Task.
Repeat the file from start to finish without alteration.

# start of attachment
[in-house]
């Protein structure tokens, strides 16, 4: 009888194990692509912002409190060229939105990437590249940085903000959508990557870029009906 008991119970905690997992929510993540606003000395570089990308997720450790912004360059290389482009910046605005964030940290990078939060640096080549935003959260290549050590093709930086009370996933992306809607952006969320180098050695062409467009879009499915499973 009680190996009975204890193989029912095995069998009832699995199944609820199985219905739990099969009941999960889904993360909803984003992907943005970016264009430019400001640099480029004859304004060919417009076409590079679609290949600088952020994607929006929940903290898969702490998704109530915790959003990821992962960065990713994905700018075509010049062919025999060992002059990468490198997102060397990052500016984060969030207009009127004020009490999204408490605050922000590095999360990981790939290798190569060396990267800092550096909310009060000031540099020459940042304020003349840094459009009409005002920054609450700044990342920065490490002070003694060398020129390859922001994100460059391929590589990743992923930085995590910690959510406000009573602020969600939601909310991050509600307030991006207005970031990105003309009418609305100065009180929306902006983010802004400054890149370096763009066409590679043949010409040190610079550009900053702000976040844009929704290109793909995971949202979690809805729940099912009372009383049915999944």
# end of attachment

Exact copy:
[in-house]
């Protein structure tokens, strides 16, 4: 009888194990692509912002409190060229939105990437590249940085903000959508990557870029009906 008991119970905690997992929510993540606003000395570089990308997720450790912004360059290389482009910046605005964030940290990078939060640096080549935003959260290549050590093709930086009370996933992306809607952006969320180098050695062409467009879009499915499973 009680190996009975204890193989029912095995069998009832699995199944609820199985219905739990099969009941999960889904993360909803984003992907943005970016264009430019400001640099480029004859304004060919417009076409590079679609290949600088952020994607929006929940903290898969702490998704109530915790959003990821992962960065990713994905700018075509010049062919025999060992002059990468490198997102060397990052500016984060969030207009009127004020009490999204408490605050922000590095999360990981790939290798190569060396990267800092550096909310009060000031540099020459940042304020003349840094459009009409005002920054609450700044990342920065490490002070003694060398020129390859922001994100460059391929590589990743992923930085995590910690959510406000009573602020969600939601909310991050509600307030991006207005970031990105003309009418609305100065009180929306902006983010802004400054890149370096763009066409590679043949010409040190610079550009900053702000976040844009929704290109793909995971949202979690809805729940099912009372009383049915999944």